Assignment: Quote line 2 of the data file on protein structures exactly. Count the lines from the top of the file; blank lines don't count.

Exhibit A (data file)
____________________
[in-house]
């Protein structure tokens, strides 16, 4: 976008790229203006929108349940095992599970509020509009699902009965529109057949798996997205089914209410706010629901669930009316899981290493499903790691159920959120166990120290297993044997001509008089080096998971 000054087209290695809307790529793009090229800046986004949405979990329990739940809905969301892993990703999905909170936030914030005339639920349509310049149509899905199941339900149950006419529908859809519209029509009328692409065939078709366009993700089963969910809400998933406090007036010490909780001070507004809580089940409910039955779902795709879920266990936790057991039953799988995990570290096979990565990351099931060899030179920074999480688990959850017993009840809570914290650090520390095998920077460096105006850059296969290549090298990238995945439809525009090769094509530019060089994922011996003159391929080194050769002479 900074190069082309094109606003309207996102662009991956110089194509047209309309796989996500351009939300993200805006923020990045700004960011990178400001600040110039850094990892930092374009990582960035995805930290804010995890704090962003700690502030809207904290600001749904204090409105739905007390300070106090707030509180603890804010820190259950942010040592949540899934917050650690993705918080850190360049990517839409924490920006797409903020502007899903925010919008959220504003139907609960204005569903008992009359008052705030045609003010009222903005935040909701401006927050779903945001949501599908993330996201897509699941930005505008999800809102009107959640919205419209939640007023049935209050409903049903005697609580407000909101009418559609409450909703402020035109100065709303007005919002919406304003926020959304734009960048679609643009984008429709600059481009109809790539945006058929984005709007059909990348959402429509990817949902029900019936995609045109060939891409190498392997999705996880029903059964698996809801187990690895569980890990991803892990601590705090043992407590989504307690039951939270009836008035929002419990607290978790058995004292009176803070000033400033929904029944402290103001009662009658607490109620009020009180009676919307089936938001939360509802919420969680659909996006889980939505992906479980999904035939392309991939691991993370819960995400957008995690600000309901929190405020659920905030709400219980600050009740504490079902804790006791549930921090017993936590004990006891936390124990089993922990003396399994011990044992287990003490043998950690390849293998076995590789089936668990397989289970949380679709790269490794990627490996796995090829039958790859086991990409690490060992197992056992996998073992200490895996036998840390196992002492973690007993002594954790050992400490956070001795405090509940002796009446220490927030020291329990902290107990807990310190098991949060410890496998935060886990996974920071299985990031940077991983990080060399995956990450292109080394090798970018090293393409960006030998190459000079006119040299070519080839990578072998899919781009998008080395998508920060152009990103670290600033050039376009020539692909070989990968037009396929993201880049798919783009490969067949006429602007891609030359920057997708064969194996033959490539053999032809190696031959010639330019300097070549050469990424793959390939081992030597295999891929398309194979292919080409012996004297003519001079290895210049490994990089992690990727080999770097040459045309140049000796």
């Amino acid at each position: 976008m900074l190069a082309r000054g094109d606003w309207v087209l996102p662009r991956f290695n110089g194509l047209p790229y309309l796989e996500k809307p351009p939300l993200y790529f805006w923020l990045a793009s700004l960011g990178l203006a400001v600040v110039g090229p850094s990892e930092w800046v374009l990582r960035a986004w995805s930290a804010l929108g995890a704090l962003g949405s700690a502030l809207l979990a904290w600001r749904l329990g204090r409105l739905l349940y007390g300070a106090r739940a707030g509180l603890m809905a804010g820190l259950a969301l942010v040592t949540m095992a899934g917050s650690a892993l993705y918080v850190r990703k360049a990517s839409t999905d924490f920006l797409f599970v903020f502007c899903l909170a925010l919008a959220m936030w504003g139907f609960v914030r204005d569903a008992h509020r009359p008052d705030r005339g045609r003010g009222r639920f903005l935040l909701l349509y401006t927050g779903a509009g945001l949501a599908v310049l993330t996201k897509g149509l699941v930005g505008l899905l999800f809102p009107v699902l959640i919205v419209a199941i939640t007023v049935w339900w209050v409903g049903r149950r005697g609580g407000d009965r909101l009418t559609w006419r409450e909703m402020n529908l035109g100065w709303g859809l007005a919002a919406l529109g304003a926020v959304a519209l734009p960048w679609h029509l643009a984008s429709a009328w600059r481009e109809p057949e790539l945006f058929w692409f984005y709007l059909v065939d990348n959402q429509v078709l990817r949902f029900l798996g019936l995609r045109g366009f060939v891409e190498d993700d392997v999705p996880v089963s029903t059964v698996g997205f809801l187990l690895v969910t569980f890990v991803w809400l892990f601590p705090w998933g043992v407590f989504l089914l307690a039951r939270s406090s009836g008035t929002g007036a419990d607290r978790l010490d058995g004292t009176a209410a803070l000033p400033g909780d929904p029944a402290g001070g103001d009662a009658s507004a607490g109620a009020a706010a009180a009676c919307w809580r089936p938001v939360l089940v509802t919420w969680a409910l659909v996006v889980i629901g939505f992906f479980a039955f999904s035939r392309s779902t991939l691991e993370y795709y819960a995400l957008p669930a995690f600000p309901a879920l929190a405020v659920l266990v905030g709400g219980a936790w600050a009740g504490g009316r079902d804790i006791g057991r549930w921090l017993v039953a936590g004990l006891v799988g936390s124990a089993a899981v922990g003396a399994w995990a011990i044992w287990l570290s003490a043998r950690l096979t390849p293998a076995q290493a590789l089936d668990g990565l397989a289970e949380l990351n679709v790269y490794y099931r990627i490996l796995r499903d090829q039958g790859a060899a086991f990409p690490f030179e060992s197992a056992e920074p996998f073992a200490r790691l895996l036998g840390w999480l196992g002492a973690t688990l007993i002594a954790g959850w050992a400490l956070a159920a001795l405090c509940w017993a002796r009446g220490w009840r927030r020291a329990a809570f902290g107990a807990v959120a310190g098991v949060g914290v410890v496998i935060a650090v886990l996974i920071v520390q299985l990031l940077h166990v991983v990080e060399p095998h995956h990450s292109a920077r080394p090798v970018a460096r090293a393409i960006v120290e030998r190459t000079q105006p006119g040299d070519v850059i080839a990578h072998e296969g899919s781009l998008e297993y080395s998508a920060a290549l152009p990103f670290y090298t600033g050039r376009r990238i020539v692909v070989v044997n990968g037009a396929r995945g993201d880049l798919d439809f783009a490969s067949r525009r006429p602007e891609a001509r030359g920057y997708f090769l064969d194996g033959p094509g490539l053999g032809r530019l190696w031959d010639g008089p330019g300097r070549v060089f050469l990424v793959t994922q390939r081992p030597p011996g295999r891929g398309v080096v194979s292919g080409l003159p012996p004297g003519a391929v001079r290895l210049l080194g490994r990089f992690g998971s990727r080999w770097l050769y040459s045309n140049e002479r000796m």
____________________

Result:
């Protein structure tokens, strides 16, 4: 976008790229203006929108349940095992599970509020509009699902009965529109057949798996997205089914209410706010629901669930009316899981290493499903790691159920959120166990120290297993044997001509008089080096998971 000054087209290695809307790529793009090229800046986004949405979990329990739940809905969301892993990703999905909170936030914030005339639920349509310049149509899905199941339900149950006419529908859809519209029509009328692409065939078709366009993700089963969910809400998933406090007036010490909780001070507004809580089940409910039955779902795709879920266990936790057991039953799988995990570290096979990565990351099931060899030179920074999480688990959850017993009840809570914290650090520390095998920077460096105006850059296969290549090298990238995945439809525009090769094509530019060089994922011996003159391929080194050769002479 900074190069082309094109606003309207996102662009991956110089194509047209309309796989996500351009939300993200805006923020990045700004960011990178400001600040110039850094990892930092374009990582960035995805930290804010995890704090962003700690502030809207904290600001749904204090409105739905007390300070106090707030509180603890804010820190259950942010040592949540899934917050650690993705918080850190360049990517839409924490920006797409903020502007899903925010919008959220504003139907609960204005569903008992009359008052705030045609003010009222903005935040909701401006927050779903945001949501599908993330996201897509699941930005505008999800809102009107959640919205419209939640007023049935209050409903049903005697609580407000909101009418559609409450909703402020035109100065709303007005919002919406304003926020959304734009960048679609643009984008429709600059481009109809790539945006058929984005709007059909990348959402429509990817949902029900019936995609045109060939891409190498392997999705996880029903059964698996809801187990690895569980890990991803892990601590705090043992407590989504307690039951939270009836008035929002419990607290978790058995004292009176803070000033400033929904029944402290103001009662009658607490109620009020009180009676919307089936938001939360509802919420969680659909996006889980939505992906479980999904035939392309991939691991993370819960995400957008995690600000309901929190405020659920905030709400219980600050009740504490079902804790006791549930921090017993936590004990006891936390124990089993922990003396399994011990044992287990003490043998950690390849293998076995590789089936668990397989289970949380679709790269490794990627490996796995090829039958790859086991990409690490060992197992056992996998073992200490895996036998840390196992002492973690007993002594954790050992400490956070001795405090509940002796009446220490927030020291329990902290107990807990310190098991949060410890496998935060886990996974920071299985990031940077991983990080060399995956990450292109080394090798970018090293393409960006030998190459000079006119040299070519080839990578072998899919781009998008080395998508920060152009990103670290600033050039376009020539692909070989990968037009396929993201880049798919783009490969067949006429602007891609030359920057997708064969194996033959490539053999032809190696031959010639330019300097070549050469990424793959390939081992030597295999891929398309194979292919080409012996004297003519001079290895210049490994990089992690990727080999770097040459045309140049000796």